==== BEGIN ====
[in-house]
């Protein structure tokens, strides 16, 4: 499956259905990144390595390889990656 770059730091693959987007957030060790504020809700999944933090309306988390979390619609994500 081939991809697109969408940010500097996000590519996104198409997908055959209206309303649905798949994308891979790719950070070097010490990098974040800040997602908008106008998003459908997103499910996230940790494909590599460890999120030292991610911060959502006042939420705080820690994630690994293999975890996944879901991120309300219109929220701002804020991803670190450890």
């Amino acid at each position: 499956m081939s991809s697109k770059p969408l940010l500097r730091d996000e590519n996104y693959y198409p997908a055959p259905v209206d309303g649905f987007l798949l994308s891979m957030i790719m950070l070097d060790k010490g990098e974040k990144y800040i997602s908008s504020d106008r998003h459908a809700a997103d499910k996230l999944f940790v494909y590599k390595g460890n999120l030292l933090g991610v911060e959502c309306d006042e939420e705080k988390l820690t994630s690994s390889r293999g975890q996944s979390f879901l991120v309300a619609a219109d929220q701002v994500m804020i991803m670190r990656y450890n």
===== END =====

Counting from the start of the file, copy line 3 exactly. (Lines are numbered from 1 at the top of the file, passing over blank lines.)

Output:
């Amino acid at each position: 499956m081939s991809s697109k770059p969408l940010l500097r730091d996000e590519n996104y693959y198409p997908a055959p259905v209206d309303g649905f987007l798949l994308s891979m957030i790719m950070l070097d060790k010490g990098e974040k990144y800040i997602s908008s504020d106008r998003h459908a809700a997103d499910k996230l999944f940790v494909y590599k390595g460890n999120l030292l933090g991610v911060e959502c309306d006042e939420e705080k988390l820690t994630s690994s390889r293999g975890q996944s979390f879901l991120v309300a619609a219109d929220q701002v994500m804020i991803m670190r990656y450890n």